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Legal news from Tuesday, May 23, 2017
by Autumn Callan

South Korea's impeached president denied all charges and pleaded not guilty on Tuesday in her first court appearance at Seoul Central District Court. Former conservative party leader Park Guen-hye was indicted on 18 charges including accepting $52 million in bribes from large corporations such as Samsung. The scandal has led …

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by Madison Chajson

After a six-month legal dispute over the right to use patents and other intellectual property, Apple and Nokia reached a settlement Tuesday that covers all ends of the lawsuits filed. The suit came as a result of Apple stating that they would no longer pay to use Nokia's patents, many of which are built …

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by Autumn Callan

The Southern Poverty Law Center filed a lawsuit on Tuesday alleging that Mississippi is failing to uphold its obligations under a federal law that enabled it to rejoin the union after the Civil War. The law required the state to create a "uniform education system of free public schools" that would serve all children, regardless of …

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by Autumn Callan

A UN panel released a draft treaty in Geneva on Monday that would ban the use of all nuclear weapons. States that are party to the treaty are obligated never to develop, produce, manufacture, acquire or use "any nuclear weapon test explosion or any other nuclear explosion." The draft is supported by more than 130 non-nuclear …

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by Madison Chajson

Texas' Republican-controlled Senate gave final approval to a bill that would enable publicly funded foster care and adoption agencies to refuse the placement of children with non-Christian, unmarried or gay prospective parents due to religious objections. The "Freedom to Serve Children Act" was passed early Monday and will now go to Governor Greg Abbott for his …

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by William Theisen

The High-Level Group on the Health and Human Rights of Women, Children and Adolescents released a report Tuesday imploring world leaders to allocate 5 percent of their country's GDP in "public health spending," according to the UN Office of the High Commissioner for Human Rights (OHCHR). Tarja Halonen, former president of Finland …

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by Autumn Callan

A Gambian court issued an order to freeze former president Yahya Jammeh's remaining assets on Monday. Justice Minister Abubacarr Tambadou said that the order was "necessitated after the discovery of unlawful withdrawals" between 2006 and 2016 that possibly totaled $50 million. The order affects 131 properties, 88 bank accounts, 14 companies associated with the …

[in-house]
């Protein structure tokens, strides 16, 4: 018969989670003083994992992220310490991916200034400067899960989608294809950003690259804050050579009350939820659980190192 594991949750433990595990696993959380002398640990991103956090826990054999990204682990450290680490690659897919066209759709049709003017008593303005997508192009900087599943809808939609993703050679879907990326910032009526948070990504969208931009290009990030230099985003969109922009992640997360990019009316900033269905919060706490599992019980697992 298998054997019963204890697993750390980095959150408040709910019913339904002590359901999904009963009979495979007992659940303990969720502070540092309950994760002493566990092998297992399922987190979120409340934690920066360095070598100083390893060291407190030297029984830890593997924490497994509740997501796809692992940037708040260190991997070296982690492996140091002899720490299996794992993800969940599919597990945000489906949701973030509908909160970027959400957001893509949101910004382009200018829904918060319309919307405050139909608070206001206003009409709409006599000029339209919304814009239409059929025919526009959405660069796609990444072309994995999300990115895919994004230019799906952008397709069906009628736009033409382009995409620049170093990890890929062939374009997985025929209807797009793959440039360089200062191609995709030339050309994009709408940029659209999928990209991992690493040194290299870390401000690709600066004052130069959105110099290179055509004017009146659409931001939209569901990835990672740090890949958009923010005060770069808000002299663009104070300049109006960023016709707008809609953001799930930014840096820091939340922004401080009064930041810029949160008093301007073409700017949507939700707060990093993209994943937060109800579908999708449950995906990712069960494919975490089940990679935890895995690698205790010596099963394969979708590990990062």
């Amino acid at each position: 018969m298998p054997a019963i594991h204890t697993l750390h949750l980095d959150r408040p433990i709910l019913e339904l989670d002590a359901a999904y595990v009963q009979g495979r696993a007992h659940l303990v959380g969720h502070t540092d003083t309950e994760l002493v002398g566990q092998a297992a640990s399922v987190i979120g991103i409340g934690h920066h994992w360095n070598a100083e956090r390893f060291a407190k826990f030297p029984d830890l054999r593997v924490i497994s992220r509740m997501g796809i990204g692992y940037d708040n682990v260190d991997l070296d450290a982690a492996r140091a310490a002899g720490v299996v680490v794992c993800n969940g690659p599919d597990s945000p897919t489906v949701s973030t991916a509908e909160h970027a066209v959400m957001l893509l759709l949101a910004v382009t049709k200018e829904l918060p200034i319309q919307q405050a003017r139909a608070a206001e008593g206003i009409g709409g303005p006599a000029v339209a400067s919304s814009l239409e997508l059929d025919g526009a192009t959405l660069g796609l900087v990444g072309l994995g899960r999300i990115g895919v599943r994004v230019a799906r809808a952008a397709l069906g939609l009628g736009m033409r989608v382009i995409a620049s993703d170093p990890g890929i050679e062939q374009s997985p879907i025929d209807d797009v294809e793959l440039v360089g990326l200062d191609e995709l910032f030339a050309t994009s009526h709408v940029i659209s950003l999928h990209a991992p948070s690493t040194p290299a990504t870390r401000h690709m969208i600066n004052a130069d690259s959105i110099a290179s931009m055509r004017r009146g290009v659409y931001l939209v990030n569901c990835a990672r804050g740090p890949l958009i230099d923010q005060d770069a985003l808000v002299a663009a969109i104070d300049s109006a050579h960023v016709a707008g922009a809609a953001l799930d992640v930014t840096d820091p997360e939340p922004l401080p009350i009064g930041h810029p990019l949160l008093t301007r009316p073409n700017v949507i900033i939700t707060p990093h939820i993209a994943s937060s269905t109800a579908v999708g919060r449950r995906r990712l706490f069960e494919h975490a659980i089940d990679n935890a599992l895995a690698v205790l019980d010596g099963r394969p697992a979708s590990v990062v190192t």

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by Lindsay Offutt

The Texas Civil Rights Project (TCRP) filed a lawsuit on Monday to challenge a recently passed bill that they claim unlawfully targets immigrants. One provision of Senate Bill 4 (SB4) permits authorities to demand immigration or citizenship status from any individual suspected to be an undocumented person in an attempt to eliminate sanctuary cities. …

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by William Theisen

A trial over the July 2016 coup attempt in Turkey began at a prison courtroom in Sincan on Monday. Two hundred of the 221 defendants in the case were marched into the courtroom before a group of protesters, some of whom threw nooses and demanded the death penalty. Many of the protesters had lost relatives during …

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by Lindsay Offutt

UN expert on freedom of religion Ahmed Shaheed stated on Monday that Houthi de facto authorities in Yemen must end harassment against the Bahá'í community in Sana'a. Shaheed's statement was prompted by reports of increased arbitrary arrests and detentions against the Bahá'í community. In addition to demanding Bahá'í community members be released, he also said that …

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by Lars Peterson

The US Supreme Court held unanimously Monday in Water Splash, Inc. v. Menon that the Hague Service Convention does not prohibit service of process by mail. The purpose of The Hague Service Convention is to simplify, standardize and generally improve the process of serving documents abroad. The court analyzed the text of Article 10(a), …

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by Lars Peterson

The human rights situation in Belarus has seen a dramatic deterioration, according to a report published Monday from Miklos Haraszti, the UN Special Rapporteur on Belarus. The report notes numerous instances of rights abuses, beginning with the suppression of peaceful protests in March over a law imposing a tax on people who are not employed …

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by Autumn Callan

Turkish President Recep Tayyip Erdoğan announced on Sunday that the state of emergency temporarily placed on the country after last year's failed coup would continue until the country reached "welfare and peace." The state of emergency gives Erdoğan and his cabinet nearly unlimited power as it allows them to make policy decisions without parliamentary oversight or review by …

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